The Versailles System was doomed to failure as long as the Soviet Union and the United States did not participate.

Essay by KrupskayaUniversity, Bachelor'sB-, June 2003

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After the first World War, the two main powers in the world were the USA, under the leadership of Woodrow Wilson, and the USSR- the newly revolutionised, newly Communist Russia, under the leadership of Vladimir Lenin.

It was decided by the European states that had been affected by the war that Germany was the responsible party, and as a result must face the consequences for her actions. This was to be discussed at conferences sat to settle up a treaty, to be known in the future as the treaty of Versailles, or the Versailles System. Even though the US and USSR were the two greatest and potentially the most influential powers in the world, neither of them were deeply involved with the Versailles system, with the US dropping out after a few talks, and the USSR not participating from the beginning.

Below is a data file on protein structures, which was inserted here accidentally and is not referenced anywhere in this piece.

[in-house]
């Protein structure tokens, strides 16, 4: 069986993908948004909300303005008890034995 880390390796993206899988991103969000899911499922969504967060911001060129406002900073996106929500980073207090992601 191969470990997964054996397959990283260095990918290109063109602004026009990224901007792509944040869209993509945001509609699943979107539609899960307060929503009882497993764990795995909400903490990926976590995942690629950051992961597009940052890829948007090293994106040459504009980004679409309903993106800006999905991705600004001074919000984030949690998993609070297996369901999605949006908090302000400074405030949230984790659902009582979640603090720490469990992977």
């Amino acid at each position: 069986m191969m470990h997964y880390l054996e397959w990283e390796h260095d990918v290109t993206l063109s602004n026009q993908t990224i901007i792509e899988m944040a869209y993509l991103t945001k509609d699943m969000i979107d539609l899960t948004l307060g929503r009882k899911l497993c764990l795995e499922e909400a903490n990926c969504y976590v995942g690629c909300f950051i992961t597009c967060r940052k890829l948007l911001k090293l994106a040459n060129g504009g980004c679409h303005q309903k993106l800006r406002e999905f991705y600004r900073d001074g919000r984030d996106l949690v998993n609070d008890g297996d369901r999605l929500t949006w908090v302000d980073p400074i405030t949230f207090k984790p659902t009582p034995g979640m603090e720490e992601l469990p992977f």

The formation of the treaty of Versailles began on 18th January 1919 in the Quai d'Orsay (at the French Foreign Ministry).

It officially concluded on the 7th of May when the peace terms were presented to the German delegation. 32 states were officially represented but the whole conference only came together six times. Ultimately, the talks were dominated by the 'big four': President Wilson of the USA, Prime Minister Lloyd George of Great Britain, Premier Clemenceau of France and Prime Minister Orlando of Italy. The manner of the negotiations has often been criticised by historians; Sally Marks described how the big four 'proceeded in slipshod fashion without agenda, minutes, or any record of decisions until the secretary of the British delegation, the supremely efficient Colonel Sir Maurice Hankey, insinuated himself into their midst and rescued them from disaster. Even then the agenda darted from topic to topic, and the big four were startlingly erratic in either accepting,